By Katie Llanos-Small
BASEL III: New order
Incoming global bank regulations offer Latin America’s lenders a new to look at their capital base. Yet most have little short-term need to their models
When Santander Brasil unveiled plans to increase profits under
Basel III by reducing its cost of capital, the message from the
stock market was clear. The bank’s shares, already
recovering from an early-summer sell-off, leapt on the day of
the announcement, rising from 6.55 reais to 7 reais each. Over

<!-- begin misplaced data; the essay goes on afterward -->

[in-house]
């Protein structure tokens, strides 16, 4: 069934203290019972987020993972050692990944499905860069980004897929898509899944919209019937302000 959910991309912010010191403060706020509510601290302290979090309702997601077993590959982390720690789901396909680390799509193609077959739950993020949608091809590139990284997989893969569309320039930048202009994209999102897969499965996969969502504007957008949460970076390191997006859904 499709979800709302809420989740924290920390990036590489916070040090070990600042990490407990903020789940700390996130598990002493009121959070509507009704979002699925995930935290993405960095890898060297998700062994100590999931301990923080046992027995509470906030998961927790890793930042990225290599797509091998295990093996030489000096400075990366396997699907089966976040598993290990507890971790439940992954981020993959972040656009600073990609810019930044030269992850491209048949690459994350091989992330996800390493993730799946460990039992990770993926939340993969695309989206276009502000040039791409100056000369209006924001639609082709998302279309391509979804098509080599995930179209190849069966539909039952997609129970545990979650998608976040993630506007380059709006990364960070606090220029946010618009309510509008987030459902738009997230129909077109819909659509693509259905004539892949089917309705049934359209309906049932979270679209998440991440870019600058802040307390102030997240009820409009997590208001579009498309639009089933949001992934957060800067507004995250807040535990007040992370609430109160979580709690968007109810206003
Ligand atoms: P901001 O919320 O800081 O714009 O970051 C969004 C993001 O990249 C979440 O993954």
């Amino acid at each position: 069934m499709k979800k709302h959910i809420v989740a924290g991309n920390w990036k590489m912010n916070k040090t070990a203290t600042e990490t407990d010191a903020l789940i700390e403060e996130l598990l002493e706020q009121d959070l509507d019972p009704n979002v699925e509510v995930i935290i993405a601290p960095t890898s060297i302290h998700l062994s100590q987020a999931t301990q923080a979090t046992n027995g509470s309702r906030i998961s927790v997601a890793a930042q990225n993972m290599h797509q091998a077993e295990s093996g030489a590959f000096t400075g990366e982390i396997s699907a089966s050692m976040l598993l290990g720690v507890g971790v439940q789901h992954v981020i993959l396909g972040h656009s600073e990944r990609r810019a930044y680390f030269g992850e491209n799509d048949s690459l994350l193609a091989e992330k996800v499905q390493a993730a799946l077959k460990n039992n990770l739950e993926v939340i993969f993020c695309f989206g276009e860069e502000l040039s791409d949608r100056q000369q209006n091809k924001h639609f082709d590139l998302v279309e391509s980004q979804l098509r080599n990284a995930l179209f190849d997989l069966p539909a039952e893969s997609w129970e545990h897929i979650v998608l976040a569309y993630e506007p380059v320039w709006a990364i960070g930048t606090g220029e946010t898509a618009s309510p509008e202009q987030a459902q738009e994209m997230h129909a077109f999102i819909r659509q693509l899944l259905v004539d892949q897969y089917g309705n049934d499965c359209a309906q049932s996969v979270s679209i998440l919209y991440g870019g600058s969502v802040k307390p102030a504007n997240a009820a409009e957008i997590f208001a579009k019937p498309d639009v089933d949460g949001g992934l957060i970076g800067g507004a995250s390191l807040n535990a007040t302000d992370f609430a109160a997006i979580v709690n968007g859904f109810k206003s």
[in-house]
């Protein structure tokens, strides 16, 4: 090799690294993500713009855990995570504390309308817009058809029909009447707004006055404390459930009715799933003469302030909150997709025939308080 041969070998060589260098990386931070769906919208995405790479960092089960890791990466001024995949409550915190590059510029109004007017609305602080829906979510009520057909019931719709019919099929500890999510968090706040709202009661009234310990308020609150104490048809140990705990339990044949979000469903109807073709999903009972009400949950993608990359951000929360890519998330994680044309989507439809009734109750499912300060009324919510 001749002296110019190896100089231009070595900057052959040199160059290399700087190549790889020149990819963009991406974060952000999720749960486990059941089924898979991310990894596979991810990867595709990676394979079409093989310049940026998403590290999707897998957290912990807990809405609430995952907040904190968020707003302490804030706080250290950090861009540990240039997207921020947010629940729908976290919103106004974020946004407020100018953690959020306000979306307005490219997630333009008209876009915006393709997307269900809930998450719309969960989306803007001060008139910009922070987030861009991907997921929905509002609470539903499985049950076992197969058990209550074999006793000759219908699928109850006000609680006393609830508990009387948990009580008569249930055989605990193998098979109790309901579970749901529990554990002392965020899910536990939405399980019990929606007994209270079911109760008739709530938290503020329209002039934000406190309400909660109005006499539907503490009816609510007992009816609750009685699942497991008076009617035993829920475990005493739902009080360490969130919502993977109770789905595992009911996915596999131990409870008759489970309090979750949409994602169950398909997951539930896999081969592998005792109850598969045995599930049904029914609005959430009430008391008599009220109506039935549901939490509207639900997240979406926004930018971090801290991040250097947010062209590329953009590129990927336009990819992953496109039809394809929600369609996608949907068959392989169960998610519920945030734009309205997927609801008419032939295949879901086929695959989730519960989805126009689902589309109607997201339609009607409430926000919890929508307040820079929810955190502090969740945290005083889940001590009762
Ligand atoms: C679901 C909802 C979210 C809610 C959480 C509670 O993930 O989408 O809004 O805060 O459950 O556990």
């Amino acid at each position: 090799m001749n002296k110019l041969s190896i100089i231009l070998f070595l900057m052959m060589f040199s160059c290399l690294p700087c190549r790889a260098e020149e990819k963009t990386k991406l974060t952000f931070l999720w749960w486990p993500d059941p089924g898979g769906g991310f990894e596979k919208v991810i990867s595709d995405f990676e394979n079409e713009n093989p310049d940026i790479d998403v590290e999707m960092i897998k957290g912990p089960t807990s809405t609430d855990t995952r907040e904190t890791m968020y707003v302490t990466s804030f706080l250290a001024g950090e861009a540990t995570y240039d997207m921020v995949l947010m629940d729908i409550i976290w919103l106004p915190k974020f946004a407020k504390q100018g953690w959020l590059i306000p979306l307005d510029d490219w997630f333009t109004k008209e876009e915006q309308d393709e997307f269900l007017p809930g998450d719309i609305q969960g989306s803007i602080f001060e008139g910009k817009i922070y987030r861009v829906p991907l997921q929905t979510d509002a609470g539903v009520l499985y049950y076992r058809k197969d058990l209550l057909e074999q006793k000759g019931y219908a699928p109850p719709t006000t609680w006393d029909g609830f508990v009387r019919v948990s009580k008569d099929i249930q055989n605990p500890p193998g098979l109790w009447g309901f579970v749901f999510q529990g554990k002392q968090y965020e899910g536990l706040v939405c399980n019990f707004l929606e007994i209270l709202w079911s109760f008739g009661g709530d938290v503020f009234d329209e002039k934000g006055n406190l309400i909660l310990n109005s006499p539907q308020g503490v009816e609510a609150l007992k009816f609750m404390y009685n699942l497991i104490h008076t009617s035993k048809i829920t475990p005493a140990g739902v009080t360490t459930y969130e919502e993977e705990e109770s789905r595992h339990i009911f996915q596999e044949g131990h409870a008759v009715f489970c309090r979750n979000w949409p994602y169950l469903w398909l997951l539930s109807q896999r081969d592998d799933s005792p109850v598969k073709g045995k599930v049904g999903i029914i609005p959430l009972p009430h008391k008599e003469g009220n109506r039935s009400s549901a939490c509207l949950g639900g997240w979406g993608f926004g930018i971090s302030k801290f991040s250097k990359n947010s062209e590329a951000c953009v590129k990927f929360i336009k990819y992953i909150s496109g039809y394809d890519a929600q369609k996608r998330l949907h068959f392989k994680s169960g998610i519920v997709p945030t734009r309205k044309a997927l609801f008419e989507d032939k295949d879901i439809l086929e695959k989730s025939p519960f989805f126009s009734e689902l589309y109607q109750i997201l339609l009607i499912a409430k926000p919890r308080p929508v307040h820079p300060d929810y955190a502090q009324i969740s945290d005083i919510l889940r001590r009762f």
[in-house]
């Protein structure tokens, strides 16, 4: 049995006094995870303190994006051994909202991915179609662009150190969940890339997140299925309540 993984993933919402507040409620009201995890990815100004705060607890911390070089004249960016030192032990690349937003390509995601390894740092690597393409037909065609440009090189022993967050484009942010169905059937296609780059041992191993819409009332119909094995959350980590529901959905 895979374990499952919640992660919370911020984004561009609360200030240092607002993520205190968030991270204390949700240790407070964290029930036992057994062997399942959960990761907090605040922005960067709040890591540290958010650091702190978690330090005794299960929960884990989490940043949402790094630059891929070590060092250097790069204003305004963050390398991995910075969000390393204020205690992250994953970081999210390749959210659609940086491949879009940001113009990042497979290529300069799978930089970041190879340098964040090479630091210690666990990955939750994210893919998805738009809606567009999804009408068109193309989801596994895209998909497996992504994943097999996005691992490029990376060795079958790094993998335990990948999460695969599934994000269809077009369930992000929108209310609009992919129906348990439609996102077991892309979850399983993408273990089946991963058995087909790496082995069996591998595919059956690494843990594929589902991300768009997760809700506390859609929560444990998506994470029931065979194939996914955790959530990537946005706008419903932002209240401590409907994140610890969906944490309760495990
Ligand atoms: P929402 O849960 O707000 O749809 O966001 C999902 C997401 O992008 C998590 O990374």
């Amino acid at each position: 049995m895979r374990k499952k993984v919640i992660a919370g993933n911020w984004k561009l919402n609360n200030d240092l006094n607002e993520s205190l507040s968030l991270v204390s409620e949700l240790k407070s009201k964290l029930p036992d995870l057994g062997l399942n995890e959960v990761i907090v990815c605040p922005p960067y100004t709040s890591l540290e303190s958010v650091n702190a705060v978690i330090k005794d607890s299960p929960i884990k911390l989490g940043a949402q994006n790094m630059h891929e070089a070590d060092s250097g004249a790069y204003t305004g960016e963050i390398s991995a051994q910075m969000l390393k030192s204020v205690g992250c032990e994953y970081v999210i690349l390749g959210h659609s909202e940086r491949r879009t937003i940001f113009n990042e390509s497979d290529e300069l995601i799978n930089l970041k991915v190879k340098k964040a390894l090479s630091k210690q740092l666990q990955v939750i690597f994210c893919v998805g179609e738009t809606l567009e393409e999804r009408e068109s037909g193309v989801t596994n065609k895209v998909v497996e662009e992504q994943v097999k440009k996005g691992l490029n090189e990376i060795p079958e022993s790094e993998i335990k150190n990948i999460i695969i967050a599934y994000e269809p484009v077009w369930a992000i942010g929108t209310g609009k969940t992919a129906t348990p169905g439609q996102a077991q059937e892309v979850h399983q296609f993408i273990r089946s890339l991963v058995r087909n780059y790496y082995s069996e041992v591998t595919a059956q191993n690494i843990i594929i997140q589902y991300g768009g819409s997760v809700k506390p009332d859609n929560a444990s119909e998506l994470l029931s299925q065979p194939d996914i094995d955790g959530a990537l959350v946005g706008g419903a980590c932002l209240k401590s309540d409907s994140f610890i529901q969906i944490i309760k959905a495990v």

the next weeks, they tracked higher still.
Banks across Latin America — and particularly in
Argentina, Brazil and Mexico — have been preparing for
Basel III for as long as regulators have been discussing it.
But Santander Brasil’s move was a particularly
loud signal of plans to adapt.
Only three Latin countries have formally signed up to the
Basel framework: Argentina, Brazil and Mexico. All three have
already brought the new bank capital rules into force, although
the full strength of the requirements is being phased in until
2019. Other regulators across the region, including in
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